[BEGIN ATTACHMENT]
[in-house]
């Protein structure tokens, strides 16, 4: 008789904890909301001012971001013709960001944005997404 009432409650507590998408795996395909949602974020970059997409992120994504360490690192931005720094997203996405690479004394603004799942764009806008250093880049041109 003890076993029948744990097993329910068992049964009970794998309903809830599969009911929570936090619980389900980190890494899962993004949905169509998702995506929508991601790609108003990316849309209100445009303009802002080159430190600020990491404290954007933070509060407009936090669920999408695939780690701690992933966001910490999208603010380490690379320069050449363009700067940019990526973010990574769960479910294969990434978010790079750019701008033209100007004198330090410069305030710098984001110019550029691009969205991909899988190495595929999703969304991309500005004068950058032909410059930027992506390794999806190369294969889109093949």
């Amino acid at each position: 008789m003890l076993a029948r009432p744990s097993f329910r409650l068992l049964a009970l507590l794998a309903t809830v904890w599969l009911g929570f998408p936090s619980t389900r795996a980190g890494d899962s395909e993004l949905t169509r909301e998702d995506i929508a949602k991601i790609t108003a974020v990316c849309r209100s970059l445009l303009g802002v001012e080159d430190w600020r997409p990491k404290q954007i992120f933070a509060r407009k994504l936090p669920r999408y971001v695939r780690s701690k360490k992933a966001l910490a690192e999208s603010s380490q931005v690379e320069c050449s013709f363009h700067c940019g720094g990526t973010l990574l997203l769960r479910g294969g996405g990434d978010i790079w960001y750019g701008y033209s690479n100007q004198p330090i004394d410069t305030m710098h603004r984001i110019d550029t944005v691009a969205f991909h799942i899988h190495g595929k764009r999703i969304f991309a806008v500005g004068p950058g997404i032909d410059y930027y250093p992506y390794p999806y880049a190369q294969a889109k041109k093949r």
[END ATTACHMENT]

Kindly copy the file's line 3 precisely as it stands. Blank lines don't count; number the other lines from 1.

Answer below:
């Amino acid at each position: 008789m003890l076993a029948r009432p744990s097993f329910r409650l068992l049964a009970l507590l794998a309903t809830v904890w599969l009911g929570f998408p936090s619980t389900r795996a980190g890494d899962s395909e993004l949905t169509r909301e998702d995506i929508a949602k991601i790609t108003a974020v990316c849309r209100s970059l445009l303009g802002v001012e080159d430190w600020r997409p990491k404290q954007i992120f933070a509060r407009k994504l936090p669920r999408y971001v695939r780690s701690k360490k992933a966001l910490a690192e999208s603010s380490q931005v690379e320069c050449s013709f363009h700067c940019g720094g990526t973010l990574l997203l769960r479910g294969g996405g990434d978010i790079w960001y750019g701008y033209s690479n100007q004198p330090i004394d410069t305030m710098h603004r984001i110019d550029t944005v691009a969205f991909h799942i899988h190495g595929k764009r999703i969304f991309a806008v500005g004068p950058g997404i032909d410059y930027y250093p992506y390794p999806y880049a190369q294969a889109k041109k093949r």